Cinnamon Rum Raisin Swirl Bread
First attempt; Rolling out the dough; Second attempt
I don't often see cinnamon raisin swirl bread in the local bakeries. Since I was baking bread every other week or so, I decided to try baking a cinnamon raisin bread. I actually made this recipe twice. The first time round, I experimented with two loaves, one with the filling within the loaf, and the other, a twisted loaf with the cinnamon sugar mix sprinkled on top of the loaf. I actually prefered the one with the filling in the loaf cos the cinnamon sugar mixture is more evenly distributed.
I had leftover cinnamon sugar after baking the two loaves, so I halved the recipe and baked just one loaf the following weekend. And cos I wanted to use up the cinnamon sugar filling (and also cos I thought the previous loaf was a little lacking), I used a liberal amount of cinnamon sugar (as evident from the above photo) so the swirling is more pronounced.
And cos I was planning to soak the raisins in a liquid anyway so as to prevent dry hard nibbles within my bread, I decided that I should soak it in rum. Like hello, rum and raisin. I don't have to explain myself right. Why would I soak it in boring ol' water when I can soak it in some booze? Sad to say, the rum flavor was not apparent in any sorta way. Meh. So well, if you don't want to waste the booze, you can just soak it in plain water. Either that or you can really soak it generously with rum (I skimped on it and just used a coupla tablespoons), perhaps that might make a difference.
French toast with homemade bread
I've never made french toast with homemade bread. But as I had a lot of bread from the two loaves I baked, I decided to make some french toast with some leftover bread. *whistles* It was soooooo good! Soaking the bread in a cinnamon eggy custard and then cooking it in a little butter, made the bread slightly crusty on the outside with fluffy eggy innards inside. Topped with fresh berries and maple syrup, mmmmmm.
First attempt with a less pronounced cinnamon raisin filling swirl
Of course, the bread tasted just as good on its own, lightly toasted and smeared with salted butter. Bread is like my kryptonite, I doubt I can ever go on a low carbs diet. Ha.
Cinnamon Rum Raisin Swirl Bread
1 cup raisins
2-3 tbsp rum
1 cup warm water
1 tbsp active dry yeast
1 cup + 2 tbsp milk
90g unsalted butter, melted
2 tsp salt
610g to 660g all-purpose flour
Filling (*plenty of leftovers)
115g granulated white sugar
1 1/2 tbsp cinnamon
1 large egg, beaten with 2 tsp warm water
Put the raisins in a small bowl and pour the rum over the raisins. Toss to coat well. Let the raisins plump for at least an hour tossing every half hour to make sure all the raisins are coated with rum. Drain and set aside.
Pour a cup of water into the bowl of a standing mixer or large mixing bowl. Sprinkle the yeast over top. Give it a few minutes, then stir to fully dissolve the yeast into the water.
Stir the milk, melted butter, and salt into the water. Add 610g flour and stir to form a shaggy dough. Knead in your mixer on low speed with a dough hook or knead by hand for 8-10 minutes to form a smooth, slightly tacky dough. Check the dough halfway through; if it’s very sticky (think: bubble gum), add a little more flour. The dough is ready when it forms a ball without sagging and quickly springs back when poked.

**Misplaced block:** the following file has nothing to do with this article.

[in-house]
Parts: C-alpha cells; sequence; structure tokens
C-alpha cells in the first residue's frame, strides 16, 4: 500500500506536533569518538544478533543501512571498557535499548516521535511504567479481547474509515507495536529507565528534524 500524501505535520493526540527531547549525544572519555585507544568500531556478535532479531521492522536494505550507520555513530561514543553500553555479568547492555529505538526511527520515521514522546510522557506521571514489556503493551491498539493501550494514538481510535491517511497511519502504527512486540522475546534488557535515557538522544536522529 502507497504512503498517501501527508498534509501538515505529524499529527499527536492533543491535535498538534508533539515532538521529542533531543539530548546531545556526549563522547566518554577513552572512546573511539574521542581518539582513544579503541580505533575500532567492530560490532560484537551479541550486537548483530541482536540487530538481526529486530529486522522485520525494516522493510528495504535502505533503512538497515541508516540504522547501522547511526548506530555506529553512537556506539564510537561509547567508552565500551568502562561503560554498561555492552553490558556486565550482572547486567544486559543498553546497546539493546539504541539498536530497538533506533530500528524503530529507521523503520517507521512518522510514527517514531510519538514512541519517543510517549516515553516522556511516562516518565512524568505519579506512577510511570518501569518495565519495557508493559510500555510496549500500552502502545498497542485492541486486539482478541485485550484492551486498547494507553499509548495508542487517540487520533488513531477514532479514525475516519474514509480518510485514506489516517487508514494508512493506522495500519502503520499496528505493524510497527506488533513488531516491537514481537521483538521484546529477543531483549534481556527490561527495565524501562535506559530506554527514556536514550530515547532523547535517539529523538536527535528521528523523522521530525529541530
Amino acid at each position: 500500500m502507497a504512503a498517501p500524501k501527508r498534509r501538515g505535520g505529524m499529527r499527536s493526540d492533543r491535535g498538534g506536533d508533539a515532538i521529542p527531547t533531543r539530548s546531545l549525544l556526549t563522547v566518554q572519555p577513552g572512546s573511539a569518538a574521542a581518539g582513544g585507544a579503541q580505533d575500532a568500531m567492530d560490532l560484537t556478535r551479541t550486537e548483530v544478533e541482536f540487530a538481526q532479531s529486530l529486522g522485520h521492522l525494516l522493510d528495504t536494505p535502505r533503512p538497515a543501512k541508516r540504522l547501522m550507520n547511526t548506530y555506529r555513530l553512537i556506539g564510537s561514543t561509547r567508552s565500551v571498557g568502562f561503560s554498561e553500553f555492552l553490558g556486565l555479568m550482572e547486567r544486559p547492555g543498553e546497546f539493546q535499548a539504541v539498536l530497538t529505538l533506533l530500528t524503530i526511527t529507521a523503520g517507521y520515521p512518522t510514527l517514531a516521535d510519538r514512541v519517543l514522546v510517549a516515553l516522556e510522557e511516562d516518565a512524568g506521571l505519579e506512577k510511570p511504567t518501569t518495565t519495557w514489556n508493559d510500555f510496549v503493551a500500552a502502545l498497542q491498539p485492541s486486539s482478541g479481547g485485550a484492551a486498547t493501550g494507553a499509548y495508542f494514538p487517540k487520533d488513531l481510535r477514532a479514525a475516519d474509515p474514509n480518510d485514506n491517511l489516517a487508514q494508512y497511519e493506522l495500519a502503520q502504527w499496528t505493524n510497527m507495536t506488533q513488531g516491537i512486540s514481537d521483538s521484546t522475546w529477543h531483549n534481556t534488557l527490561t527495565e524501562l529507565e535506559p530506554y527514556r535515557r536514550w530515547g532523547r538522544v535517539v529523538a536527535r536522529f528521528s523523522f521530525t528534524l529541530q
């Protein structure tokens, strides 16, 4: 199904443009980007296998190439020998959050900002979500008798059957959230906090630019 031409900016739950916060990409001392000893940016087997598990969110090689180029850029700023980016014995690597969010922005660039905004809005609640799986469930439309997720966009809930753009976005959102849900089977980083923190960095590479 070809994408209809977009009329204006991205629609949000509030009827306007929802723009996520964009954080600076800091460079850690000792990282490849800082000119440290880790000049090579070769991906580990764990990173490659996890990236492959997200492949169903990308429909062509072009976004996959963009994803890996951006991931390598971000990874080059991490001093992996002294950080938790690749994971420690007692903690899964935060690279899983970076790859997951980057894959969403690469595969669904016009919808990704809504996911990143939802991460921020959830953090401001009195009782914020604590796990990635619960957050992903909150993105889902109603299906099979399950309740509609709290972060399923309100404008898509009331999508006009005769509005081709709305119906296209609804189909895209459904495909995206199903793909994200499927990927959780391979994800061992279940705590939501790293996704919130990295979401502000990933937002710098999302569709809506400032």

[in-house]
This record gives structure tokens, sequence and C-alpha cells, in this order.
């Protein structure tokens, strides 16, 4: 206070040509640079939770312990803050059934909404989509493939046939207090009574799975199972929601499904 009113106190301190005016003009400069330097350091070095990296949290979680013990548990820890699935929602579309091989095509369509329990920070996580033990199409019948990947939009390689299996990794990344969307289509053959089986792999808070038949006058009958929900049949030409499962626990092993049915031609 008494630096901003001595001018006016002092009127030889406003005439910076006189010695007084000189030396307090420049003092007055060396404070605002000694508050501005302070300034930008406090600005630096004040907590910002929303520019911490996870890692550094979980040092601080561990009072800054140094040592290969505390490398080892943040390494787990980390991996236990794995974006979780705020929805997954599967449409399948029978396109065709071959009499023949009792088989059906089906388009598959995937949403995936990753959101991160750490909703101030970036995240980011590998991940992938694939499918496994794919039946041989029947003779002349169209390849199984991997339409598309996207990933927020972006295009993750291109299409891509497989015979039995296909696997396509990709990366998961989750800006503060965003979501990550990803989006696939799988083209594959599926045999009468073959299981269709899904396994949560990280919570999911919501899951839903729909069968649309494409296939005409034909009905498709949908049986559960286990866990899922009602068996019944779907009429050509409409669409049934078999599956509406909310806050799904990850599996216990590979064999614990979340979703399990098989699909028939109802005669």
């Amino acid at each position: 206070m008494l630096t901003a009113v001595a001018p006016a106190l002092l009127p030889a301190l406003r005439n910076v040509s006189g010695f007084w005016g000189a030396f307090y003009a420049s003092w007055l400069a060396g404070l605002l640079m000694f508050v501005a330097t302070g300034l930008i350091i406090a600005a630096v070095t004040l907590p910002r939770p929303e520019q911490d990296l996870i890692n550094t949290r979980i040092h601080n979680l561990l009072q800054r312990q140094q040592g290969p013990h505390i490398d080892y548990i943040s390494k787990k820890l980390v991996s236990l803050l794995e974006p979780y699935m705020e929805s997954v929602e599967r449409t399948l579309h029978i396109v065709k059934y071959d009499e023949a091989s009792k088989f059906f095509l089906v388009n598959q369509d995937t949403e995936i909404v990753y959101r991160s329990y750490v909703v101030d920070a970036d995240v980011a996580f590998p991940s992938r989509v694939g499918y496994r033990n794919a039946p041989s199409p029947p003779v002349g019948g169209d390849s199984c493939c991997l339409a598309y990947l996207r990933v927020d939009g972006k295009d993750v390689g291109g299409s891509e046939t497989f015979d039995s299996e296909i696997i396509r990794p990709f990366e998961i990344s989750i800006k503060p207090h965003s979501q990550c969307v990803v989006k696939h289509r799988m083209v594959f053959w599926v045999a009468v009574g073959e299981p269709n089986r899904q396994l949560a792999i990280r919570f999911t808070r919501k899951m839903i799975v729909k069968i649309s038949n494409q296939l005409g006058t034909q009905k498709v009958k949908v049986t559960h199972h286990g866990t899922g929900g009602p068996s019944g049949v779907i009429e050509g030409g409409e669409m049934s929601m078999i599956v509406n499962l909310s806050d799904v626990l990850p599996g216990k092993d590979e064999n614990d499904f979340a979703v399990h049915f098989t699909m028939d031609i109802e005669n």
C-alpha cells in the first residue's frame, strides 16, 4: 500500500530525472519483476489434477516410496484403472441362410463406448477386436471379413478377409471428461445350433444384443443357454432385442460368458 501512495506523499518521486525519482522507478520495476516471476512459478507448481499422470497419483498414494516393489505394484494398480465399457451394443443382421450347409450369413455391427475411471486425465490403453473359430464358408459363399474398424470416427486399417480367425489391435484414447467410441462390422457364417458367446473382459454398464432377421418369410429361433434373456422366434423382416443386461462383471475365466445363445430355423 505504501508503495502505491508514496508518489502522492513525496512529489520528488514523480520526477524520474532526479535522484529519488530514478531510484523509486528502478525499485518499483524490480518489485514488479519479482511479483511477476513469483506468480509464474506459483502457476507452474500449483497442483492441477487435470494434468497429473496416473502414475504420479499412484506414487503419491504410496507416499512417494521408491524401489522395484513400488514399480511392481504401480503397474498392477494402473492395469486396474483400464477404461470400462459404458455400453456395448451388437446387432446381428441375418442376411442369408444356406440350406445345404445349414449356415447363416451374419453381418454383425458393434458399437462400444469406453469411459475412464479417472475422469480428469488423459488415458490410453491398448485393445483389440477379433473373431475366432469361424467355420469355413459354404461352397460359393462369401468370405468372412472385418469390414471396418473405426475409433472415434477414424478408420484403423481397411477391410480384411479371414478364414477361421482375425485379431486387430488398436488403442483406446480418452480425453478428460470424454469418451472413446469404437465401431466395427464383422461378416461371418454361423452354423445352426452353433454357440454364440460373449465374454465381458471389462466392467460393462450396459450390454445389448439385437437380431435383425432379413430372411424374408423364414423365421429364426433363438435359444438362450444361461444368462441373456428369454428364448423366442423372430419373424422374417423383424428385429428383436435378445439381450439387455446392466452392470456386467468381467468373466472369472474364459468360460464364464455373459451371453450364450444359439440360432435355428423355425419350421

Toss the raisins with a few tablespoons of flour to absorb any residual moisture from when they were plumped. With the mixer on gradually add them to the bowl and continue kneading until they are evenly distributed.
If kneading by hand, turn the dough out onto your work surface and pat it into an oval. Sprinkled about half the raisins over the top and fold the dough like a letter. Pat it into an oval again, sprinkle the remaining raisins, and fold it again. Knead the dough by hand for a few minutes to distribute the raisins through the dough.
Return the dough to the bowl and cover. Let the dough rise in a warm place until doubled in bulk, about an hour. Meanwhile, combine the sugar and cinnamon in a small bowl and beat together the egg and water in a second bowl.
Divide the dough into two pieces. Working with one piece at a time, roll the dough out on the counter. It should be slightly less wide than your baking pan and as long as you can make it. The thinner the dough, the more layers of crazy-good cinnamon swirl you’ll end up with. If the dough starts to shrink back on you, let it rest for a few minutes and then try again.
Brush the entire surface of the dough with egg wash, leaving about two inches clear at the top. Sprinkle generously with cinnamon and sugar. Starting at the end closest to you, roll up the dough. When you get to the top, pinch the seam closed. Transfer the loaf to your loaf pan seam-side down. Repeat with the other half of the dough.
Let the loaves rise until mounded over the top of the pan and pillowy, 30-40 minutes. Halfway through rising, preheat the oven to 190° C.
Brush the top with some of the remaining egg wash. If desired, sprinkle some of your remaining cinnamon-sugar over the tops of the loaves as well. Bake for 40-45 minutes until golden brown.
Remove the loaves from the pans and allow them to cool completely before slicing. Baked loaves can also be frozen for up to three months.